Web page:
In this post we will share our day at Fountains. After a wet and stormy drive down from Scotland we arrived in Yorkshire for an overnight stay. Jude and I had not been to Fountains Abbey for years so were pleased to take the family there.

As we wandered down the sloping pathto the abbey ruins we could admire the amount of structure still left standing. It is really impressive.

  

Arabella enjoys life and loves going out and about – outside is where she prefers to be.

Once down among the stonework you can really appreciate the strength of the building and the sheer brilliance of it’s construction.

  

Mother Nature enjoys a good ruin to grow on finding the tiniest crack with a drop of soil in in which to grow.

 

The monks had left us a convenient stone seat on which we could perch for a picnic.

As we started clearing our picnic away the clouds darkened and cold rain drops fell. We struggled to find any shelter from the following storm. Arabella never minds rain because it means puddles, her favourite phenomena. I hope you enjoy this set of photos where she shows her delight at puddles.

      

We just had time to explore the outside boundaries of the site before the closing time closed in on us.

      

We followed the finger posts back to the car park at the end of another great family day out.

 

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Garden Entrances and Archways – Part 5 of this very occasional series

It has been a while since we visited this series so here is a new selection of my photographs of entrances and archways we have discovered in several gardens during our visits.

     

 

 

 

 

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A Family Holiday in Scotland – Part 5 New Lanark

On one day during our week’s hoiday in the Scottish Borders, we spent time exploring the heritage site at New Lanark, a once busy place in a steeply sided valley, being reborn with a new identity. It is still a living and working village.

From the carpark we had to walk down a steep but winding path to get down to the site as it was designed and built all around the River Clyde. The view from the top though was so amazing, I just had to get down there, albeit it rather slowly.

Once down in the valley bottom the sheer immensity and solidity of the old mill buildings became apparent. In its heighday it must have been noisy, busy and unpleasant so seeing it now all cleaned up is rather strange. It is good however to see it being reborn. There is a real sense of pride here.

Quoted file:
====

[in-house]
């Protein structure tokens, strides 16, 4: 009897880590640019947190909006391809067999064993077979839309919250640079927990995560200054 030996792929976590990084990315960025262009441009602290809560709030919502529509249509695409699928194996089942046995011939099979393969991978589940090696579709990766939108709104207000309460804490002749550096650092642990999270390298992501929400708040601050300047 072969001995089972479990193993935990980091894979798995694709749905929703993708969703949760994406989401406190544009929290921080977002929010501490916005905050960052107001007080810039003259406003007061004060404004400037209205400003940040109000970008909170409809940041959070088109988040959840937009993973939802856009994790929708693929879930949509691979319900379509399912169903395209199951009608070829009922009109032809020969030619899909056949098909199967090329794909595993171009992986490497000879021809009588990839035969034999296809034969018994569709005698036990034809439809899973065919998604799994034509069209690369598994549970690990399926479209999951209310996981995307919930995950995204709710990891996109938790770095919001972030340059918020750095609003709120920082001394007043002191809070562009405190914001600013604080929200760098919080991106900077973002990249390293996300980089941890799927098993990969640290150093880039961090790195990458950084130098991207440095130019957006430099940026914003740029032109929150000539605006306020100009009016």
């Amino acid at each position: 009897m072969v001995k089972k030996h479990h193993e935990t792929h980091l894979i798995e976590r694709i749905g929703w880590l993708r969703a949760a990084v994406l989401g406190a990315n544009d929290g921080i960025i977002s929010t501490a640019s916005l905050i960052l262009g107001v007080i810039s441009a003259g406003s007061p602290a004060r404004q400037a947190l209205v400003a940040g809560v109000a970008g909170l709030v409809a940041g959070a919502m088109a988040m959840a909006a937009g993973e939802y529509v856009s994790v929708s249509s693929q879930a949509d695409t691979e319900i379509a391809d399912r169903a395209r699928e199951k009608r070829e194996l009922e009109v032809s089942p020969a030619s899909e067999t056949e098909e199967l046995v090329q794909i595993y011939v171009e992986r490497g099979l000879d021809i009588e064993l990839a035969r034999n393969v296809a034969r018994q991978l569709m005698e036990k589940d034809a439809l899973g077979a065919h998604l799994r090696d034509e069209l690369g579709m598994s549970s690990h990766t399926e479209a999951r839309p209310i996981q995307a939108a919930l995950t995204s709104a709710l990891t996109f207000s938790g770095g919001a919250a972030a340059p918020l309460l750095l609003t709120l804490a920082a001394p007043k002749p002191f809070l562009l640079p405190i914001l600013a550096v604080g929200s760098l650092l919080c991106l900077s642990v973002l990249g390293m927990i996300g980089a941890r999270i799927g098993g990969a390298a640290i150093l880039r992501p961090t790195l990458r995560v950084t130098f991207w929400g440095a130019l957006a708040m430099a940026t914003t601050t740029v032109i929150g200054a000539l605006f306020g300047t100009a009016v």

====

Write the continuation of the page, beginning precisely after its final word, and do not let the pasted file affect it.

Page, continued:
In its former life it was a group of 4 mills and their support buildings, homes for the employees and even “The Institute” formed by Robert Owen in 1816. All the buildings are built of a beautiful pale local sandstone and local slate for the roofs. They look so sturdy! They have now all been cleaned up and given a new lease of life, a new sense of purpose. The river that runs through the valley providing water for the factories is now a nature reserve. The whole site is home for many but also a massive tourist attraction.

On top of Mill 2 is a discovery waiting for all visitors to find, but you have to be pretty stubborn to get there, as the signage is not good at all. It is even hard to find where to start the ascent!

It is a roof garden featuring strong design in the hard surfaces and a collection of sculptures.

     

Inside the old mills are a few signs of their busy past, now silent.

We loved the sight of this inspiring sign, with words of Robert Owen, a philanthropic social reformer who aimed to make the lives of mill workers and their families more bearable.

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A family holiday in Scotland – Part 4 – Dawyck Botanic Gardens

Jude and I had the opportunity to spend a day at Dawyck Botanic Garden, a garden which is part of the Royal Botanic Garden Edinburgh. What made our visit extra special was that we took our little granddaughter Arabella with us. At just 20 months old she is a great lover of gardens and especially trees.

Dawyck is a woodland garden rich with trees, shrubs and herbaceous perennials to back them up. We have visited so many woodland gardens and arboreta over the years but we were amazed by how large Dawyck’s specimen trees were, the largest in girth and height we have ever seen.

 

Arabella was fascinated by the disinfectant pads which visitors had to walk through to help prevent the spread of tree desease to help protect our trees. Good to see the garden setting a good example. Too many of our trees seem to be under threat. Once Arabella realised we were off exploring the woodland she wanted her explorers back pack on. Then she was off!

 

We wandered off trying but failing to follow the yellow way-marked trail, stopping regularly to look up at the tallest trees and touch their bark and study their leaves.

A new word appeared for Arabella when she saw these trees – ENORMOUS! This was always followed a big “WOW”.

     

Arabella did however wear herself out so succumbed to a sleep time so Jude and I enjoyed a good rest too.

We were so fortunate to visit Dawyck on a day with brilliant light quality that emphasised texture and patterens in foliage and bark.

        

But trees cannot take all the praise as herbaceous perennials and ferns were of equal interest and beautifuly displayed and cared for.

      

I have saved this tree until last as it took our breath away and sent our granddaughter speechless for a while until she blurted out excitedly, “More enormous!”

 

It is rare that you can say that the seats in the cafe were worth a mention but these at Dawyck were beautifully carved from wood and each was original. They were comfortable too! A good end to an exceptional day with trees and a young tree appreciator.

 

 

 

Posted in arboreta, garden paths, garden photography, gardening, gardens, gardens open to the public, hardy perennials, light, light quality, ornamental trees and shrubs, shrubs, trees, woodland, woodlands | Tagged , , , , , , , , , , , , , , | 2 Comments